Any areas that patients occupy should be cleaned and disinfected. All visibly soiled surfaces should be cleaned before disinfected. Particular attention should be paid to high touch surfaces in both patient and common spaces (e.g. door handles, chair arm rests, front desk, bathroom surfaces). [15, 17]

Physical distancing

 

Reconfigure clinical spaces (treatment areas, waiting areas, administration areas), alter staff schedules, and alter patient booking practices to allow for maximum adherence to physical distancing and regional public health guidance. Care must be taken to minimize risk of spread to elderly, those with co-morbid health conditions, and other at-risk populations. This may include preferential scheduling strategies [26, 27]

 

Patients whose active or passive screening raise suspicion of COVID-19 should be directed to follow the instructions of public health officials including stay at home. Appointments should be rescheduled for a future date. [27, 28]

Waiting Areas

Patient bookings should be scheduled in a manner than ensures no more than 10 patients gathered in waiting areas. If patients must attend with children or other family members, those individuals must be included in the maximum number of people allowed in the area.

 

Should scheduling errors result in more than 10 people, alternate waiting areas should be planned.​ Alternative solutions to waiting in the office should be considered, such as asking people to wait in their vehicles and text messaging or calling when appointments are ready.

All non-essential items should be removed from the patient waiting areas, including magazines, toys, and remote controls. 

Other measures to consider

 

All healthcare workers and staff should be aware of early signs and symptoms of acute respiratory infection (such as fever, cough, shortness of breath) and should monitor at home. Any healthcare worker, staff, or volunteer with symptoms of respiratory infection should not come to work. [17]

Remind all patients to cover their nose and mouth when coughing or sneezing with a tissue or their elbow. [14, 17]

 

Utilize single-use equipment in place of shared equipment when possible (e.g. therapy bands in place of hand weights). Reduce the use of shared high-touch items where possible (e.g. strategies such as increasing credit limits on point of sale machines, allowing online payment for applicable services, decreased utilization of cash and cheque currencies, utilizing singer-user phone headsets if possible, use of digital communication in place of print where appropriate). Minimize personal belongings in the workplace. [17, 29]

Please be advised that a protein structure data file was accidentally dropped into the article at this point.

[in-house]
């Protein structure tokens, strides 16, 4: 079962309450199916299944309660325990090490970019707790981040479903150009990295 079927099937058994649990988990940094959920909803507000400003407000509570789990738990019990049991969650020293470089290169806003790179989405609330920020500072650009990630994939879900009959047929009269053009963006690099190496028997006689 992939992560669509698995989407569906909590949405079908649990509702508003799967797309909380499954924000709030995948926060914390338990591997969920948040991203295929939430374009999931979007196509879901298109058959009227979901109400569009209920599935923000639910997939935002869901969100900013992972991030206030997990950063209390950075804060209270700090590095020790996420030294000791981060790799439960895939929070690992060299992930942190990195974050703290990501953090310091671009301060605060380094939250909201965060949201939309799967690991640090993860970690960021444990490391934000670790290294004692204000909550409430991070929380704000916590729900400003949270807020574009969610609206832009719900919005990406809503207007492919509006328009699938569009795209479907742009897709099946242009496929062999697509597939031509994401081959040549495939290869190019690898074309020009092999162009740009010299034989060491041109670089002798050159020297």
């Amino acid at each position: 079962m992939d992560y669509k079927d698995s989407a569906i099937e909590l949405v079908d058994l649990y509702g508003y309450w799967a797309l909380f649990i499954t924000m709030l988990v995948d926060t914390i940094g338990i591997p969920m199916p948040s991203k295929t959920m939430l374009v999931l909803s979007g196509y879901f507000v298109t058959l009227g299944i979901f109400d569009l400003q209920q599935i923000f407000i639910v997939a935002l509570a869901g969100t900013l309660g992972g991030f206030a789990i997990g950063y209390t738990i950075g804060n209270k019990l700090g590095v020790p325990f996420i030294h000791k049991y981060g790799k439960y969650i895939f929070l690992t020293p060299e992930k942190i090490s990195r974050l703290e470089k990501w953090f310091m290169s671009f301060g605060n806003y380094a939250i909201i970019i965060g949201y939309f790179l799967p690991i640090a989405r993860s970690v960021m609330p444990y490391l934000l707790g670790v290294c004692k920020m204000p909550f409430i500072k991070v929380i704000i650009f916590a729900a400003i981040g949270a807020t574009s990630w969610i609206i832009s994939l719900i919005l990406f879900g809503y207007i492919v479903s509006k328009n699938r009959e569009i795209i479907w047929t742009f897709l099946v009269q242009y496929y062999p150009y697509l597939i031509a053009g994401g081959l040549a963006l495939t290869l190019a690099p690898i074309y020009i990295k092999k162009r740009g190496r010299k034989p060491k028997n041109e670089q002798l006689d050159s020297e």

Healthcare workers are encouraged to call their local Public Health unit if they are aware of a patient who has visited their clinic and is now testing (or has tested) positive for COVID-19. [17]

References

  1. Organization WH. A health telematics policy in support of WHO's Health-For-All strategy for global health development: report of the WHO group consultation on health telematics, 11-16 December, Geneva, 1997. 1998. https://apps.who.int/iris/bitstream/handle/10665/63857/WHO_DGO_98.1.pdf?sequence=1&isAllowed=y (accessed April 6, 2020).

  2. Disease GBD, Injury I, Prevalence C. Global, regional, and national incidence, prevalence, and years lived with disability for 328 diseases and injuries for 195 countries, 1990-2016: a systematic analysis for the Global Burden of Disease Study 2016. Lancet 2017;390(10100):1211-59. doi: 10.1016/S0140-6736(17)32154-2 [published Online First: 2017/09/19]

  3. Cottrell MA, Galea OA, O'Leary SP, et al. Real-time telerehabilitation for the treatment of musculoskeletal conditions is effective and comparable to standard practice: a systematic review and meta-analysis. Clin Rehabil 2017;31(5):625-38. doi: 10.1177/0269215516645148 [published Online First: 2016/05/04]

  4. Kairy D, Lehoux P, Vincent C, et al. A systematic review of clinical outcomes, clinical process, healthcare utilization and costs associated with telerehabilitation. Disabil Rehabil 2009;31(6):427-47. doi: 10.1080/09638280802062553 [published Online First: 2008/08/23]

  5. Grona SL, Bath B, Busch A, et al. Use of videoconferencing for physical therapy in people with musculoskeletal conditions: A systematic review. J Telemed Telecare 2018;24(5):341-55. doi: 10.1177/1357633X17700781 [published Online First: 2017/04/14]

  6. O'Brien KM, Hodder RK, Wiggers J, et al. Effectiveness of telephone-based interventions for managing osteoarthritis and spinal pain: a systematic review and meta-analysis. PeerJ 2018;6:e5846. doi: 10.7717/peerj.5846 [published Online First: 2018/11/07]

  7. Orlando JF, Beard M, Kumar S. Systematic review of patient and caregivers' satisfaction with telehealth videoconferencing as a mode of service delivery in managing patients' health. PLoS One 2019;14(8):e0221848. doi: 10.1371/journal.pone.0221848 [published Online First: 2019/08/31]

  8. Lin I, Wiles L, Waller R, et al. What does best practice care for musculoskeletal pain look like? Eleven consistent recommendations from high-quality clinical practice guidelines: systematic review. Br J Sports Med 2020;54(2):79-86. doi: 10.1136/bjsports-2018-099878 [published Online First: 2019/03/04]